Average salary: $65k / year

3. Journalist

A Journalist reports on important news stories, bringing critical issues to the forefront of public consciousness. They might work in newspapers, radio, podcasts, documentaries, online journals, or blogs.

Average salary: $63k / year

4. News Anchor

News Anchors might work for television or online platforms to deliver major news stories. They are responsible for imparting information in an engaging, concise, and clear manner.

Average salary: $67k / year

5. Business Reporter

Business Reporters are Journalists that cover business trends, like financial news, economic policies, and government issues that affect businesses.

Average salary: $43k / year

6. Marketing Coordinator

Marketing Coordinators are in charge of the creation, organization, and execution of marketing strategies. They generate and monitor marketing campaigns, track marketing metrics, and communicate with management about performance results.

Average salary: $45k / year

7. Copywriter

Copywriters are wordsmiths who create compelling, persuasive, and interesting marketing materials. They write for brands, appealing to their audiences and elevating their marketing success with blogs, advertising initiatives, slogans, website content, social media posts, email campaigns, and brochures.

Copywriters need to be top communicators, both written and verbal. They must be able to understand the client's goals and distill complex information into easy-to-understand and persuasive phrases. 

While many copywriters are self-employed, some work in-house for employers or in advertising agencies or PR firms.

Average salary: $69k / year

8. Managing Editor

A Managing Editor is responsible for the written content that is published in print and digital media outlets. They manage and oversee production and publication, working with Writers, Designers, and others to ensure that the final product is interesting and accurate. They hire and recruit staff, approve publication plans, and make final editing choices. Editors also ensure that the publication meets any legal obligations.

As editors use communication skills daily, reviewing text, interacting with staff and supervisors, pitching content, and more, it's a natural fit for someone with a communications degree.

Average salary: $107k / year

9. Social Media Manager

A Social Media Manager is responsible for creating and managing a company's social media presence. In other words, they develop, implement, and guide marketing and advertising strategies on social media platforms. This includes creating content, monitoring traffic, and generating both organic and paid campaigns to bolster a client's marketing goals.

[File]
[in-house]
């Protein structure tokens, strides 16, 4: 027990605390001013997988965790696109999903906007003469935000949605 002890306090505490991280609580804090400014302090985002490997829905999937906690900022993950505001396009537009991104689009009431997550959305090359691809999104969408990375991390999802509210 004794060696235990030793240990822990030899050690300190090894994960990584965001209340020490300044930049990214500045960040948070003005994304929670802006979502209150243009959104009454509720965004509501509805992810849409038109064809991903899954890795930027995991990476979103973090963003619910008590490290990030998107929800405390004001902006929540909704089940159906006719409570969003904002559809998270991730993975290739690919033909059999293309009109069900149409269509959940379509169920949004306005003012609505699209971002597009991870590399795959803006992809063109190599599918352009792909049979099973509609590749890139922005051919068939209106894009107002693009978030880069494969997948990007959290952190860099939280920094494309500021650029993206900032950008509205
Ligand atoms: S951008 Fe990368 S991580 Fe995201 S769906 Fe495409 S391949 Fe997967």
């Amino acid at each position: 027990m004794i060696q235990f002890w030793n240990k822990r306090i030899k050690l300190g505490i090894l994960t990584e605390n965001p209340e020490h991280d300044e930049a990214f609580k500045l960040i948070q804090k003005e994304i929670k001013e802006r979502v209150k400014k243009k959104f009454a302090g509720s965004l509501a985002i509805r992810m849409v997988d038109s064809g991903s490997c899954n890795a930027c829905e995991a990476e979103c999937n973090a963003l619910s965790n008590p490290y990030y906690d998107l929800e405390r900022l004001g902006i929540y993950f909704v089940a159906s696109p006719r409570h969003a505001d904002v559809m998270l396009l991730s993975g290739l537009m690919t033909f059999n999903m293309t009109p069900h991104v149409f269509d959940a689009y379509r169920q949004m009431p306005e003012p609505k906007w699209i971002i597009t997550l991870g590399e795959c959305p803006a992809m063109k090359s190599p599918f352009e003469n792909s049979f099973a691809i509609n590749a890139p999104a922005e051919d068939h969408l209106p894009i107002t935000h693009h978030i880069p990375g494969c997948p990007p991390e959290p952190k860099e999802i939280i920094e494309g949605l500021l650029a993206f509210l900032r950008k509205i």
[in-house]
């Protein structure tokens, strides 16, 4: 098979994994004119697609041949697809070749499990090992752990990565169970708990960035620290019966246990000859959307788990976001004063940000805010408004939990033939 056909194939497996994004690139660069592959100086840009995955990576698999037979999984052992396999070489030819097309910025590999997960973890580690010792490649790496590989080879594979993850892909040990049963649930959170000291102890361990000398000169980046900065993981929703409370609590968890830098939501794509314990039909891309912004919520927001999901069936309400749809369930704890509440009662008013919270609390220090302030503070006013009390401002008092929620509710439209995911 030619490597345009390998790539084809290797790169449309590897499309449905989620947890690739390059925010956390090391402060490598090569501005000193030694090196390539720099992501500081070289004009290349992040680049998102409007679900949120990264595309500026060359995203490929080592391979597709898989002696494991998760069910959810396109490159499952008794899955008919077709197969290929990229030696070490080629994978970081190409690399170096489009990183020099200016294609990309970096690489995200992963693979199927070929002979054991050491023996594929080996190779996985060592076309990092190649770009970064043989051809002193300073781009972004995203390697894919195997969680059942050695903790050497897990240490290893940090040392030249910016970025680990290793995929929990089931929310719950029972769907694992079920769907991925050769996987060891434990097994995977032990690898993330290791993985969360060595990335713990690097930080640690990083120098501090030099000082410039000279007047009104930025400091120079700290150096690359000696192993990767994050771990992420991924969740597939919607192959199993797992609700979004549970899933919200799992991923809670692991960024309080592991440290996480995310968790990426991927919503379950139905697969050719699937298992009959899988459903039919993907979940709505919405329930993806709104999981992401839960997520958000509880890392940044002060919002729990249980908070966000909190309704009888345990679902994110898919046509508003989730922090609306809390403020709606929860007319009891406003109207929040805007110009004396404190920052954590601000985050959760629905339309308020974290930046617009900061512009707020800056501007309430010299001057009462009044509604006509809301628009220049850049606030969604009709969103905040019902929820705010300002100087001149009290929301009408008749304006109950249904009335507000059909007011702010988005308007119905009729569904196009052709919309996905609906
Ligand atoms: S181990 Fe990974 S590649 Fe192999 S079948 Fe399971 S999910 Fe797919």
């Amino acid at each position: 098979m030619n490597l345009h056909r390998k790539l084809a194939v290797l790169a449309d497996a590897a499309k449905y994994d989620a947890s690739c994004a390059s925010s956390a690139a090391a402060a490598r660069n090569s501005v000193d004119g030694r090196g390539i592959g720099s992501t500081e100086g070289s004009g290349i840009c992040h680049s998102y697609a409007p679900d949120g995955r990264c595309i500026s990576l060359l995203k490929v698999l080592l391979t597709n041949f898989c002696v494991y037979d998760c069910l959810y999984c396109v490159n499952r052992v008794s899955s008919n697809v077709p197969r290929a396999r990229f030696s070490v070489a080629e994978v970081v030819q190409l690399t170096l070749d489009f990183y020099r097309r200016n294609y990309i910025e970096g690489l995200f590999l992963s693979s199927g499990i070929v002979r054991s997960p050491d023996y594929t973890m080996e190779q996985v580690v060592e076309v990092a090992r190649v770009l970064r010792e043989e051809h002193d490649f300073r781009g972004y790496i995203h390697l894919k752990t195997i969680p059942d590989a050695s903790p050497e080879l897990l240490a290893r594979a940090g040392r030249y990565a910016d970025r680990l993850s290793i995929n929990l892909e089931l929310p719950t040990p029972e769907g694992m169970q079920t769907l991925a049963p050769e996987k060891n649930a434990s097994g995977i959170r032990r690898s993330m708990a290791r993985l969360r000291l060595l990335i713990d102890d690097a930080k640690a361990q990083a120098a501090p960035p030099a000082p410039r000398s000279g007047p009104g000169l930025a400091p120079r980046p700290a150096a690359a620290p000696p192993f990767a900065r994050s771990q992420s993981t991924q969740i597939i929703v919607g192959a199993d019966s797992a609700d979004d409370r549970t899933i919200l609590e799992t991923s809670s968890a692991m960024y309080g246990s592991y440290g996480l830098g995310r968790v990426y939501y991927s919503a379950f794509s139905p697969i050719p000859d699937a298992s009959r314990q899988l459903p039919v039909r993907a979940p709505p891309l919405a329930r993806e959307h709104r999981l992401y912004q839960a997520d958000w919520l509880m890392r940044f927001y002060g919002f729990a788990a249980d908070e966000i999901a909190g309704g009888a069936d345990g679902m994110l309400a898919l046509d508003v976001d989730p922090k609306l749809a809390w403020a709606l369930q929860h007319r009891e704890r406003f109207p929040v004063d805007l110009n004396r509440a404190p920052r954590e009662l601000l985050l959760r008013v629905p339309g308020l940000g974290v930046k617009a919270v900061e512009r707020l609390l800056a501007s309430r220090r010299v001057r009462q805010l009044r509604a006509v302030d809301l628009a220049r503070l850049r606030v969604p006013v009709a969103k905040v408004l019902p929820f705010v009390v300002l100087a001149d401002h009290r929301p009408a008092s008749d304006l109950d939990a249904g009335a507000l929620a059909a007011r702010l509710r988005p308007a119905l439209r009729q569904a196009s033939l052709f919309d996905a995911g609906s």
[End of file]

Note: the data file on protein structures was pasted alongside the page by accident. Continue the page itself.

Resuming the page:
Social Media Manager is a great role for a communications major, as it makes use of creativity in content creation and communication skills in interacting with customers and followers. 

Average salary: $60k / year

10. Product Marketing Manager

Product Marketing Managers develop strategies to position the company's products to customers. They work with their Sales Representatives to generate talking points, incentives, and audience clarity.

Average salary: $153k / year

11. Content Marketing Manager

A Content Marketing Manager oversees an organization's content portfolio, including media, articles, videos, infographics, and podcasts. They develop content strategies and plan, create, and manage content, across platforms such as websites, blogs, and social media, to expand a company's reach. 

They maintain editorial calendars, work with writers to generate content, and measure content traffic. They also adapt content to changes in the internet and social media.

Content Strategists need excellent communication skills, as they're managing a team of Writers and Designers and pitching content to clients and management. 

Average salary: $122k / year

12. Web Producer

Web Producers ensure that websites offer the best possible user experience. They develop plans to optimize websites by creating content, changing layouts, rearranging menus and structures, adjusting navigation, and more. 

Average salary: $57k / year

13. Social Media Planner

A Social Media Planner generally analyzes online platforms and determines strategy and viability for specific advertising or marketing campaigns. They communicate with the platforms to buy spots and track campaign performance. 

Average salary: $72k / year

14. Event Manager

An Event Manager plans and manages small and large-scale events and conferences. They coordinate all aspects of events, from start to end, including booking venues and vendors and managing logistics and promotions. They must be highly organized, creative, and able to handle multiple tasks at once. They work with many people throughout the process. 

Event Managers work primarily in an agency for outsourcing event planning; however, some are positioned in-house in larger firms.

Average salary: $53k / year

15. Human Resources Manager

HR professionals make a workforce safe and successful. They cover a variety of duties, from recruiting and hiring staff, selecting insurance, improving morale, handling personnel complaints, and managing company-wide communications.

Average salary:$62k / year

16. Recruiter

Recruiters seek out and screen candidates for open positions. They post job listings, connect potential candidates, conduct interviews, and present the best candidates to the hiring manager.